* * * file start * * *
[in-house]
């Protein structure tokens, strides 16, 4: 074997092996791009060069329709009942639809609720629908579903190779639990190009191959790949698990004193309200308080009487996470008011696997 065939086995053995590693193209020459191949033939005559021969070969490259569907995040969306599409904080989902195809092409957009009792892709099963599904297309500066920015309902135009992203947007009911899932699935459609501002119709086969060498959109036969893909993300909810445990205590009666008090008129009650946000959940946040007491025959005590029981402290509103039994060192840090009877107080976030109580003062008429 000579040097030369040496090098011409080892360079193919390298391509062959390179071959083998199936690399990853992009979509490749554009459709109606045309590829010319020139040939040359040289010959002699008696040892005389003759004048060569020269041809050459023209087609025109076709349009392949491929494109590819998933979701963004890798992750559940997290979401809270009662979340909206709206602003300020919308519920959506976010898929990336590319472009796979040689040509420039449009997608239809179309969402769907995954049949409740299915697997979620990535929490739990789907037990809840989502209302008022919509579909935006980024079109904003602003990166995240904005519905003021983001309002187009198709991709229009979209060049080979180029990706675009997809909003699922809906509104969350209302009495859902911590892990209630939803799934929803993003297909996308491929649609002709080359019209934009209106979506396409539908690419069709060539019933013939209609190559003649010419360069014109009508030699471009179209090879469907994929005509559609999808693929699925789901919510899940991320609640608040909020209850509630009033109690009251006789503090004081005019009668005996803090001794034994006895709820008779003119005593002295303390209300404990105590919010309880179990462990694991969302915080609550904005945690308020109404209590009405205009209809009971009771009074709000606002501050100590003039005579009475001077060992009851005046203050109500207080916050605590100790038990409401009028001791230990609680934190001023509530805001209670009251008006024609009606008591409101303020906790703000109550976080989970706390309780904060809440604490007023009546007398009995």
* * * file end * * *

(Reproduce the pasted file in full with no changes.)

[in-house]
């Protein structure tokens, strides 16, 4: 074997092996791009060069329709009942639809609720629908579903190779639990190009191959790949698990004193309200308080009487996470008011696997 065939086995053995590693193209020459191949033939005559021969070969490259569907995040969306599409904080989902195809092409957009009792892709099963599904297309500066920015309902135009992203947007009911899932699935459609501002119709086969060498959109036969893909993300909810445990205590009666008090008129009650946000959940946040007491025959005590029981402290509103039994060192840090009877107080976030109580003062008429 000579040097030369040496090098011409080892360079193919390298391509062959390179071959083998199936690399990853992009979509490749554009459709109606045309590829010319020139040939040359040289010959002699008696040892005389003759004048060569020269041809050459023209087609025109076709349009392949491929494109590819998933979701963004890798992750559940997290979401809270009662979340909206709206602003300020919308519920959506976010898929990336590319472009796979040689040509420039449009997608239809179309969402769907995954049949409740299915697997979620990535929490739990789907037990809840989502209302008022919509579909935006980024079109904003602003990166995240904005519905003021983001309002187009198709991709229009979209060049080979180029990706675009997809909003699922809906509104969350209302009495859902911590892990209630939803799934929803993003297909996308491929649609002709080359019209934009209106979506396409539908690419069709060539019933013939209609190559003649010419360069014109009508030699471009179209090879469907994929005509559609999808693929699925789901919510899940991320609640608040909020209850509630009033109690009251006789503090004081005019009668005996803090001794034994006895709820008779003119005593002295303390209300404990105590919010309880179990462990694991969302915080609550904005945690308020109404209590009405205009209809009971009771009074709000606002501050100590003039005579009475001077060992009851005046203050109500207080916050605590100790038990409401009028001791230990609680934190001023509530805001209670009251008006024609009606008591409101303020906790703000109550976080989970706390309780904060809440604490007023009546007398009995």